By Rebecca Leber: 15 July 2015
This month may mark the end of a decade-long saga that’s highlighted the lengths to which oil companies will go to drill in the Arctic—and the huge risks such endeavors entail.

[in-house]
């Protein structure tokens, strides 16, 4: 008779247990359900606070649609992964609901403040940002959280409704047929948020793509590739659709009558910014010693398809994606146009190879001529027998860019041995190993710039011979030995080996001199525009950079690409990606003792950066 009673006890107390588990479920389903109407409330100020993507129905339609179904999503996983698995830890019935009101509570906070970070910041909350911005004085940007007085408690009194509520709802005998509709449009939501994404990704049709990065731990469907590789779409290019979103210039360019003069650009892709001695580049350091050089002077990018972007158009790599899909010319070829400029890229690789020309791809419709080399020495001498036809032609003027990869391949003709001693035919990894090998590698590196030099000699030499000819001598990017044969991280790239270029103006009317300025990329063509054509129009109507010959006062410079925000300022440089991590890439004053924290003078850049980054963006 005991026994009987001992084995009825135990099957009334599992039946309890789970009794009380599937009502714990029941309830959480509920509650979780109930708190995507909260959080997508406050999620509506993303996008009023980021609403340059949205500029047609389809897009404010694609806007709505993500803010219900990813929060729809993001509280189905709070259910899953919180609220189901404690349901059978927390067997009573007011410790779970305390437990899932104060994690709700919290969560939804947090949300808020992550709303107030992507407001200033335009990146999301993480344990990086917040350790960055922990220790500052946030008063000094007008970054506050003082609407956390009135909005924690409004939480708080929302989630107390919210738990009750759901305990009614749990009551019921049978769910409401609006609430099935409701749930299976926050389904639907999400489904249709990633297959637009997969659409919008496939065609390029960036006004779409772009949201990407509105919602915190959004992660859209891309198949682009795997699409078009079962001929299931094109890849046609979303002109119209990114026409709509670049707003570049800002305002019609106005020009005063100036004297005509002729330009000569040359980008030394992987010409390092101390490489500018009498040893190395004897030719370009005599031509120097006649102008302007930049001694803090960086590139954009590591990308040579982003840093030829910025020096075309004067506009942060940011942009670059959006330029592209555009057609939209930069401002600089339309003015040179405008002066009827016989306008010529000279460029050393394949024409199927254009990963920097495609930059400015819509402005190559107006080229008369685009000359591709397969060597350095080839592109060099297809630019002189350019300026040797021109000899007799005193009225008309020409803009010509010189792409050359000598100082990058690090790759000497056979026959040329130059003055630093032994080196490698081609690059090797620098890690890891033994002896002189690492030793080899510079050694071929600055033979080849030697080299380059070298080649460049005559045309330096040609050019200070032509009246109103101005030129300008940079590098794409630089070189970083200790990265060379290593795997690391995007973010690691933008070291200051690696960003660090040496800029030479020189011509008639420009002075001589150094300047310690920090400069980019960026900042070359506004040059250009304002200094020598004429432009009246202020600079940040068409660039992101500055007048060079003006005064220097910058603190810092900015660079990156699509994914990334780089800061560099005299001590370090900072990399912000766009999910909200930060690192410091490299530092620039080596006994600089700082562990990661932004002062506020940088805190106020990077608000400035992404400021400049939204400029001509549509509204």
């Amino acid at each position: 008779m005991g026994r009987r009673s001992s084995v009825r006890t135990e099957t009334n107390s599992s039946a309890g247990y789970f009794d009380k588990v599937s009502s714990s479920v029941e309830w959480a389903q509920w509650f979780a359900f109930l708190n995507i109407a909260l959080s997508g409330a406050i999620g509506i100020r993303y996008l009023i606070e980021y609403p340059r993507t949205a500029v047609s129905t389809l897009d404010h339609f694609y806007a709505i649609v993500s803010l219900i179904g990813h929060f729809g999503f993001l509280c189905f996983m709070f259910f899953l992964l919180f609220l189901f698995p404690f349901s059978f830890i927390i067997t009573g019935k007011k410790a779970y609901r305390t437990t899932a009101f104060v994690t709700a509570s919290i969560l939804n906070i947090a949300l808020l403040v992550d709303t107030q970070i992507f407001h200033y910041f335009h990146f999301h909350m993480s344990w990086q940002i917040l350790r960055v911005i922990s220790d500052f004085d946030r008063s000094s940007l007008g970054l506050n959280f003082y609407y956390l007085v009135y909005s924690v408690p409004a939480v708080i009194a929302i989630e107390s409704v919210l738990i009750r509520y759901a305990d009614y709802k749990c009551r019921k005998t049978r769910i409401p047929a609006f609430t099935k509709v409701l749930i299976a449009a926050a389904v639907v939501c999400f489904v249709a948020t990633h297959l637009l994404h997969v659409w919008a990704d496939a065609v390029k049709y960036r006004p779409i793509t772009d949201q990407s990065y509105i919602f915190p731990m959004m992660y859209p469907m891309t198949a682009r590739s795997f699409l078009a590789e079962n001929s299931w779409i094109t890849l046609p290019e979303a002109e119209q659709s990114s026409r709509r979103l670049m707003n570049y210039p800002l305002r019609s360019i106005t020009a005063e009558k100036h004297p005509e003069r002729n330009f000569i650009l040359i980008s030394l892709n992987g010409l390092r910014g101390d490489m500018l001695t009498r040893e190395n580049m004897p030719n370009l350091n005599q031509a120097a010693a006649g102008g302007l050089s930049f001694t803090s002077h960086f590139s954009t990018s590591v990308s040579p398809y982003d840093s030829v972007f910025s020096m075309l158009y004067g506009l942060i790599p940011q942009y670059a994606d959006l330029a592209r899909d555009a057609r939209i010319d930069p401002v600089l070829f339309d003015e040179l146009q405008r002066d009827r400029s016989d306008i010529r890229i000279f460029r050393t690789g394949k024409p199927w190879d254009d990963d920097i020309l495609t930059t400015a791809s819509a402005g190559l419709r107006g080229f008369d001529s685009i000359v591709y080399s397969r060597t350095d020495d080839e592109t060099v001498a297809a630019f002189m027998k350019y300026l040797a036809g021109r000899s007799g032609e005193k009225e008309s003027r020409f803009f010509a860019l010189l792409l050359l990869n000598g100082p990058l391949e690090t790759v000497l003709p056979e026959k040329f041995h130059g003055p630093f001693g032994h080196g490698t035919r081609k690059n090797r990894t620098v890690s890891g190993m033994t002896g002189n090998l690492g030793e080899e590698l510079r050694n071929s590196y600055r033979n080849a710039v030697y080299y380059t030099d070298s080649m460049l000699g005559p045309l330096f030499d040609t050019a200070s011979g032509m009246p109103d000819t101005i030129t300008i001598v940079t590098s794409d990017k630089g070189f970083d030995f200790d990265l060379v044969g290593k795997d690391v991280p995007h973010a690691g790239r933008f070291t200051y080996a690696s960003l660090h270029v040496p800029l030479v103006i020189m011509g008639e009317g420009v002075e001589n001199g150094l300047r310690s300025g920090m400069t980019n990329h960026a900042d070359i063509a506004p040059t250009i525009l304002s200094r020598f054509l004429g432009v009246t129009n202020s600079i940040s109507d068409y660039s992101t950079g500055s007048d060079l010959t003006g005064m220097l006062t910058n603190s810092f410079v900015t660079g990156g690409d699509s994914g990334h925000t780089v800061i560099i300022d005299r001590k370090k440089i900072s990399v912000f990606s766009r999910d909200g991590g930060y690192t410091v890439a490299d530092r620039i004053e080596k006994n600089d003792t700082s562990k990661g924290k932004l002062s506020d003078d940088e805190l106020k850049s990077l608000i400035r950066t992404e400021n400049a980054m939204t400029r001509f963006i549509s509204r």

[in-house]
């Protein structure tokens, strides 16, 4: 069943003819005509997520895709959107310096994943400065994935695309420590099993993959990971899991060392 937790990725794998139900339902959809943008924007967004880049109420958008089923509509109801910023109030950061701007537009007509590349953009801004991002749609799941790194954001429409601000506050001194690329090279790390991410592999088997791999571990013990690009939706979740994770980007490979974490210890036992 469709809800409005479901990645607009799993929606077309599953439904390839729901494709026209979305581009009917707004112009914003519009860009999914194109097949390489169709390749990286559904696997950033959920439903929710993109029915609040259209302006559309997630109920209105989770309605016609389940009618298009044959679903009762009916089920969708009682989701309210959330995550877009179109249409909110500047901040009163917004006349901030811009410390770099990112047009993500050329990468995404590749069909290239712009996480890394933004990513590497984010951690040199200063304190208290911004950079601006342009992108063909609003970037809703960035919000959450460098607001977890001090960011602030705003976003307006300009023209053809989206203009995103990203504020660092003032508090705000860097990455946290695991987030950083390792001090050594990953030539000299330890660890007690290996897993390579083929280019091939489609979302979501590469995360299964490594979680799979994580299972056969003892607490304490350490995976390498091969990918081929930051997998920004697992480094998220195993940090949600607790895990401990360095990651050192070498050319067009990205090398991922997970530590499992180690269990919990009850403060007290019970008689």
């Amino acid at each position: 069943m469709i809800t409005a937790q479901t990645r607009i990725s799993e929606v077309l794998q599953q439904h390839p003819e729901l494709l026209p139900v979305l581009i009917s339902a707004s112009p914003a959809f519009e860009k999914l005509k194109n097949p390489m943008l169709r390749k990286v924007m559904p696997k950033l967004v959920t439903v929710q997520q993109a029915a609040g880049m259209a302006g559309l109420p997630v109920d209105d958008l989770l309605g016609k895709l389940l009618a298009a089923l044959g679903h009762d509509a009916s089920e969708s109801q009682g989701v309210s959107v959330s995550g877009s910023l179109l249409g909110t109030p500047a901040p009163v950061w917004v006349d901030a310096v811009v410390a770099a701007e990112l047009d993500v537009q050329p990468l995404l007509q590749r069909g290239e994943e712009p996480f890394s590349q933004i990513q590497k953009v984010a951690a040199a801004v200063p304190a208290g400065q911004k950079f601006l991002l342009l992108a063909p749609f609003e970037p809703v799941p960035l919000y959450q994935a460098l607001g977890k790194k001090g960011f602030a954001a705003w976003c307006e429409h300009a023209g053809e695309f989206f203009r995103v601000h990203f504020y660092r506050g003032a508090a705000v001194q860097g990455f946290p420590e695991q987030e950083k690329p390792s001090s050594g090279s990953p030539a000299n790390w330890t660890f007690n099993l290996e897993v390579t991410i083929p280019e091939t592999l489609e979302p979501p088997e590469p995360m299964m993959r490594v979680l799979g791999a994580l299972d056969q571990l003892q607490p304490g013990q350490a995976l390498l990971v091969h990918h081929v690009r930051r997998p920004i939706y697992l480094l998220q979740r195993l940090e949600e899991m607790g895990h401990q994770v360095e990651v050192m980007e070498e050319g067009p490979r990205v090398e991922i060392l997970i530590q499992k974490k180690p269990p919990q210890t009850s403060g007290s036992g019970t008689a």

If everything goes according to plan, Royal Dutch Shell will soon bury its first drill bit into the Arctic seabed since 2012. The exploration project, which began in 2005, has faced numerous setbacks—logistical issues, expensive equipment repairs, regulatory hurdles, environmental challenges. To date, Shell has sunk more than $7 billion into this hunt for oil and natural gas, and even if successful, it won’t see anything resembling financial success for more than a decade. But if it hits the substantial deposit of oil it believes to be under the Chukchi Sea, the payoff could be enormous.